For Pakistan to progress rapidly in the 21st century and take advantage of new opportunities offered by the 4th Industrial Revolution, we need to focus our efforts on establishing a strong knowledge-based economy.
This requires diversion of national resources to education, science, technology and innovation (ESTI), resulting in the creation of an ecosystem where new ideas can be quickly translated into commercial products and processes. With 67 percent of our population below the age of 30, we have a huge demographic advantage as compared to many technologically advanced countries. To unleash this creative potential, technology must be used to improve the quality and access to primary, secondary, technical and higher education.
I have recently proposed to the prime minister to consider launching a National Education Emergency, so that our socio-economic development can be founded on high quality education at all levels. Through the integration of Information and Communication Technologies using content available in various Massive Open Online Courses, Pakistan can quickly leap forward.
To address issues of basic education, a TeleEducation TV system can be launched with different channels broadcasting lectures at primary, secondary, technical and higher education. Such a television system can have hundreds of channels so that all levels of education and most disciplines are covered. The cost of running such a TV channel can be mostly met by advertising, and entertainment programmes broadcast on it after 7.00pm to make it financially viable. All ISPs must be bound to make these channels available free of charge as a part of national service in every part of Pakistan.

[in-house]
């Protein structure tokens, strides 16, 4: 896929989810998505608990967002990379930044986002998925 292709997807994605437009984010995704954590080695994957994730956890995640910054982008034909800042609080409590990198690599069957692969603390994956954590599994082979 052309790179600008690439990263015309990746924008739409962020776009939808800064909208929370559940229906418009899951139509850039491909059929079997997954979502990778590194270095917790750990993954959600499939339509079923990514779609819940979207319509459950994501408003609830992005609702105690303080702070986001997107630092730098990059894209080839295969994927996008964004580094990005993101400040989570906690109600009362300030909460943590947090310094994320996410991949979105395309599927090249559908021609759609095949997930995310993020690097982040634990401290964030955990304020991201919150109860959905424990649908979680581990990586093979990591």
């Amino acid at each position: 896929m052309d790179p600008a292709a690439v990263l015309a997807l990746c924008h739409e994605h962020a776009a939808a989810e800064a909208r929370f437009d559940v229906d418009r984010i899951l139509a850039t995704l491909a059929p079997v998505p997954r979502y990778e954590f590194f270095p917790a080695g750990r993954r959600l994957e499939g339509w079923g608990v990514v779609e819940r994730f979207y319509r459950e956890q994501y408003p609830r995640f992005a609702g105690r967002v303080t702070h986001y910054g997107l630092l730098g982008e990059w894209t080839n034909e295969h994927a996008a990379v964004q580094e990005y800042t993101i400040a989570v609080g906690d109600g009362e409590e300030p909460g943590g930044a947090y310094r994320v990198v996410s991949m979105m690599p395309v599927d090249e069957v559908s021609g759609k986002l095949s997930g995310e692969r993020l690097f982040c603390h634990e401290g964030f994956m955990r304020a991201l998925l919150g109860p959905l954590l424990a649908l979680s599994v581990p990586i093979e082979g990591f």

There are tens of thousands of courses available at school, college and university levels through Khan Academy, Udemy, Coursera, Udacity, MIT Open Courseware, OpenLearn and others. Television sets can be installed in schools, colleges and universities across the country and exams organized based on an integrated system of education. This will address the key issue of quality of education – lack of highly qualified good teachers. We must become a world leader in using technologies to empower our youth.
In addition to television, the internet can play a powerful role in education. This will require our rapidly connecting remote areas by laying fiber adjacent to railway tracks and creating hotspots in all remote areas that provide fast access to a free national intranet system (NIS). Programmes can then be streamed to students with cheap robust smart devices without access to the internet, and interactive Q and A sessions held with live specialist teachers.
School, college and university education can be imparted either entirely through online mechanisms or through a ‘blended learning’ approach in which the teacher is assisted by technology and digital content to transform and enrich the teaching-learning practice inside the classroom. Blended learning classrooms require appropriate ICT equipment and learning management platforms to host the content, which is viewed on a large screen format. YouTube Live, Facebook Live, Instagram Live and other online social media channels can be utilized for this purpose where the internet is available.